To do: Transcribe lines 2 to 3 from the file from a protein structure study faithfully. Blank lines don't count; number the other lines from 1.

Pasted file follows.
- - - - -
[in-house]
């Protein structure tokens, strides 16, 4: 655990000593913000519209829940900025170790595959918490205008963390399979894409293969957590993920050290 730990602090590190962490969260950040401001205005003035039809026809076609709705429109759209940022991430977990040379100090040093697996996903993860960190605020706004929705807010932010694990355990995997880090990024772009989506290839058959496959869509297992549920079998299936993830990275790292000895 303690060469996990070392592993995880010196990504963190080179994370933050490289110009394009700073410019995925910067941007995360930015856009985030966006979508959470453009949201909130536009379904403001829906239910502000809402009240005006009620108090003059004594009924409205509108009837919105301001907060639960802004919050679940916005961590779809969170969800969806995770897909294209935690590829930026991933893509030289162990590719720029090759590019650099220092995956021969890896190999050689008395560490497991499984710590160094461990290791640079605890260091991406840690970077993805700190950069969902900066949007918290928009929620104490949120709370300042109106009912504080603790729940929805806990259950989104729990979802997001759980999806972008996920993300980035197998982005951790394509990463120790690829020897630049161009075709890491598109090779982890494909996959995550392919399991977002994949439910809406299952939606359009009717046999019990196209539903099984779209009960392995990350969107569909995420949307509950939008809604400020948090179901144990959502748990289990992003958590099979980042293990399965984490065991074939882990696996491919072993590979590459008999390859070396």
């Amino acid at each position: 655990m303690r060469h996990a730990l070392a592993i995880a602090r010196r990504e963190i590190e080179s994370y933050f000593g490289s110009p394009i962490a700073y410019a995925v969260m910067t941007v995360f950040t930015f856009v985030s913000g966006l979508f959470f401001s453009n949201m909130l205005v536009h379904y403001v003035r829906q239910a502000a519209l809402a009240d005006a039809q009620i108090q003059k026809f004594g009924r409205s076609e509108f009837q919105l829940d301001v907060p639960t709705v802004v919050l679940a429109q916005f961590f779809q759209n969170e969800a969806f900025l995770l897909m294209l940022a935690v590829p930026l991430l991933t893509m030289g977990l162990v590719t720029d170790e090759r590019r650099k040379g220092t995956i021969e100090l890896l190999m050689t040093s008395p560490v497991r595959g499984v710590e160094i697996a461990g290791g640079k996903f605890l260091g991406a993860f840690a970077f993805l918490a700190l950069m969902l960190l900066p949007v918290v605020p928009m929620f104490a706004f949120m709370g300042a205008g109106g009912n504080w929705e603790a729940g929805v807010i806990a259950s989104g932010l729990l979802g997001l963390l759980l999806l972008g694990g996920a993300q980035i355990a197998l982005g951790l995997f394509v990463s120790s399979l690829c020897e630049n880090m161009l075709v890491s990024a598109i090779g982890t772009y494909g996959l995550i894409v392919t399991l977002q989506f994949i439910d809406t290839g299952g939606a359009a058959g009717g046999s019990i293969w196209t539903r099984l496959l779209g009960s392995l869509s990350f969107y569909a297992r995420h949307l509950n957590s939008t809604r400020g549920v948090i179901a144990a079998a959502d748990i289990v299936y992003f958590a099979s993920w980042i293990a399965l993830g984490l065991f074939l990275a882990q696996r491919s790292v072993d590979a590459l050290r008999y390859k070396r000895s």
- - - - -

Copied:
């Protein structure tokens, strides 16, 4: 655990000593913000519209829940900025170790595959918490205008963390399979894409293969957590993920050290 730990602090590190962490969260950040401001205005003035039809026809076609709705429109759209940022991430977990040379100090040093697996996903993860960190605020706004929705807010932010694990355990995997880090990024772009989506290839058959496959869509297992549920079998299936993830990275790292000895 303690060469996990070392592993995880010196990504963190080179994370933050490289110009394009700073410019995925910067941007995360930015856009985030966006979508959470453009949201909130536009379904403001829906239910502000809402009240005006009620108090003059004594009924409205509108009837919105301001907060639960802004919050679940916005961590779809969170969800969806995770897909294209935690590829930026991933893509030289162990590719720029090759590019650099220092995956021969890896190999050689008395560490497991499984710590160094461990290791640079605890260091991406840690970077993805700190950069969902900066949007918290928009929620104490949120709370300042109106009912504080603790729940929805806990259950989104729990979802997001759980999806972008996920993300980035197998982005951790394509990463120790690829020897630049161009075709890491598109090779982890494909996959995550392919399991977002994949439910809406299952939606359009009717046999019990196209539903099984779209009960392995990350969107569909995420949307509950939008809604400020948090179901144990959502748990289990992003958590099979980042293990399965984490065991074939882990696996491919072993590979590459008999390859070396």
């Amino acid at each position: 655990m303690r060469h996990a730990l070392a592993i995880a602090r010196r990504e963190i590190e080179s994370y933050f000593g490289s110009p394009i962490a700073y410019a995925v969260m910067t941007v995360f950040t930015f856009v985030s913000g966006l979508f959470f401001s453009n949201m909130l205005v536009h379904y403001v003035r829906q239910a502000a519209l809402a009240d005006a039809q009620i108090q003059k026809f004594g009924r409205s076609e509108f009837q919105l829940d301001v907060p639960t709705v802004v919050l679940a429109q916005f961590f779809q759209n969170e969800a969806f900025l995770l897909m294209l940022a935690v590829p930026l991430l991933t893509m030289g977990l162990v590719t720029d170790e090759r590019r650099k040379g220092t995956i021969e100090l890896l190999m050689t040093s008395p560490v497991r595959g499984v710590e160094i697996a461990g290791g640079k996903f605890l260091g991406a993860f840690a970077f993805l918490a700190l950069m969902l960190l900066p949007v918290v605020p928009m929620f104490a706004f949120m709370g300042a205008g109106g009912n504080w929705e603790a729940g929805v807010i806990a259950s989104g932010l729990l979802g997001l963390l759980l999806l972008g694990g996920a993300q980035i355990a197998l982005g951790l995997f394509v990463s120790s399979l690829c020897e630049n880090m161009l075709v890491s990024a598109i090779g982890t772009y494909g996959l995550i894409v392919t399991l977002q989506f994949i439910d809406t290839g299952g939606a359009a058959g009717g046999s019990i293969w196209t539903r099984l496959l779209g009960s392995l869509s990350f969107y569909a297992r995420h949307l509950n957590s939008t809604r400020g549920v948090i179901a144990a079998a959502d748990i289990v299936y992003f958590a099979s993920w980042i293990a399965l993830g984490l065991f074939l990275a882990q696996r491919s790292v072993d590979a590459l050290r008999y390859k070396r000895s």